Worst Pills, Best Pills

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Drug Profile

Do NOT stop taking this or any drug without the advice of your physician. Some drugs can cause severe adverse effects when they are stopped suddenly.

Do Not Use [what does this mean?]
Generic drug name: benztropine (BENZ troe peen)
Brand name(s): COGENTIN
GENERIC: not available FAMILY: Drugs for Parkinson’s Disease
Find the drug label by searching at DailyMed.

Do Not Use [what does this mean?]
Generic drug name: trihexyphenidyl (tri hex ee FEN i dill)
Brand name(s):
GENERIC: not available FAMILY: Drugs for Parkinson’s Disease
Find the drug label by searching at DailyMed.

Alternative Treatment [top]

Safety Warnings For This Drug [top]

Anticholinergic Effects

Warning: Special Mental and Physical Adverse Effects

Older adults are especially sensitive to the harmful anticholinergic effects of these drugs. Drugs in this family should not be used unless absolutely necessary.

Mental Effects: confusion, delirium, short-term memory problems, disorientation and impaired attention

Physical Effects: dry mouth, constipation, difficulty urinating (especially for a man with an enlarged prostate), blurred vision, decreased sweating with increased body temperature, sexual dysfunction and worsening of glaucoma

Benztropine and trihexyphenidyl are appropriate drugs to manage the drug-induced movement disorders that may be seen with the use of drugs for treating serious mental illness.

Facts About This Drug [top]

Trihexyphenidyl and benztropine are approved by the FDA for the symptoms of Parkinson’s disease and to manage the drug-induced movement disorders that may result from some of the drugs used to treat serious mental illness.

Drugs like trihexyphenidyl and benztropine, also known as anticholinergics, were the first drugs available for the symptomatic treatment of Parkinson’s disease.[1]

These drugs should not be used to treat Parkinson’s disease because they can cause several serious antichol...

Trihexyphenidyl and benztropine are approved by the FDA for the symptoms of Parkinson’s disease and to manage the drug-induced movement disorders that may result from some of the drugs used to treat serious mental illness.

Drugs like trihexyphenidyl and benztropine, also known as anticholinergics, were the first drugs available for the symptomatic treatment of Parkinson’s disease.[1]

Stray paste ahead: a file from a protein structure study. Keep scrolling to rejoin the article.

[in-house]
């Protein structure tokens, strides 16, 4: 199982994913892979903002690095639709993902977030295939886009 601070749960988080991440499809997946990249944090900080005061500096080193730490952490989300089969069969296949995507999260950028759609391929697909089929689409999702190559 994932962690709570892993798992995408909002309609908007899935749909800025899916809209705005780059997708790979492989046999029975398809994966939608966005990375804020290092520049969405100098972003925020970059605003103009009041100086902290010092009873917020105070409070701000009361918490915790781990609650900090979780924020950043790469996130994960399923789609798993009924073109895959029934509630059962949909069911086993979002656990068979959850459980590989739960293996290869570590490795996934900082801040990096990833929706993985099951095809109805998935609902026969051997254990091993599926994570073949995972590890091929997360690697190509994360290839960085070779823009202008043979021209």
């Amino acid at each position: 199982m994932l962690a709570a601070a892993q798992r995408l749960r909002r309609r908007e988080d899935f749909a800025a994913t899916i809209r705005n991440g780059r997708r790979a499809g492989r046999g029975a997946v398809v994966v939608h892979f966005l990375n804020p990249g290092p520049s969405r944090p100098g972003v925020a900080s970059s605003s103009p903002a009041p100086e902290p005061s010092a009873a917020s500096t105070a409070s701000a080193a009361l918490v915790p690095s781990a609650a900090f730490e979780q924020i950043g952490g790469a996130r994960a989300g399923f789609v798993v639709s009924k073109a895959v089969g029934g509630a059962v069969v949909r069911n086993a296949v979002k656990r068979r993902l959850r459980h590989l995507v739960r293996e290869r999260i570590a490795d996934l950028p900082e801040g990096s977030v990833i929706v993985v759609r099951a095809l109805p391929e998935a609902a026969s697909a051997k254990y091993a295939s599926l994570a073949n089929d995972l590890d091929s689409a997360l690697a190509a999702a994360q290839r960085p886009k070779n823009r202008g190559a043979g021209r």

These drugs should not be used to treat Parkinson’s disease because they can cause several serious anticholinergic adverse effects—more frequently in older adults. These effects include memory impairment, confusion, hallucinations, and retention of urine.

A major statistical summary of clinical trials, known as a meta-analysis, concluded: “As monotherapy or as an adjunct to other antiparkinsonian drugs, anticholinergics are more effective than placebo in improving motor function in Parkinson’s disease. Neuropsychiatric and cognitive adverse events occur more frequently on anticholinergics than on placebo and are a more common reason for withdrawal than lack of efficacy.”[1]

An Australian review of treating Parkinson’s disease in older patients concluded: “Anticholinergic drugs such as benztropine and benzhexol [British generic name for trihexyphenidyl] are best avoided because of the high risk of major side effects.”[2]

In 2015, a study published in JAMA Internal Medicine showed that strong anticholinergic drugs were associated with an increased risk of dementia in older adults. The study also showed that higher doses and longer use of these drugs are associated with higher risk of dementia.[3]

Refer to the August 2015 issue of Worst Pills, Best Pills News for examples of strong anticholinergic drugs.

If you have symptoms of parkinsonism (tremor, rigid muscles, and disturbances in posture, walking, balance, speech, swallowing, and muscle strength), there is a good chance that they are caused by a drug you are taking. As many as half of older adults with symptoms of parkinsonism may have developed them as adverse effects of a drug. (See the section of this web site that lists drugs that can cause symptoms of parkinsonism.) If you take any of the drugs on this list, discuss the possibility of drug-induced parkinsonism with your doctor and ask to have your prescription changed or stopped.

last reviewed June 30, 2021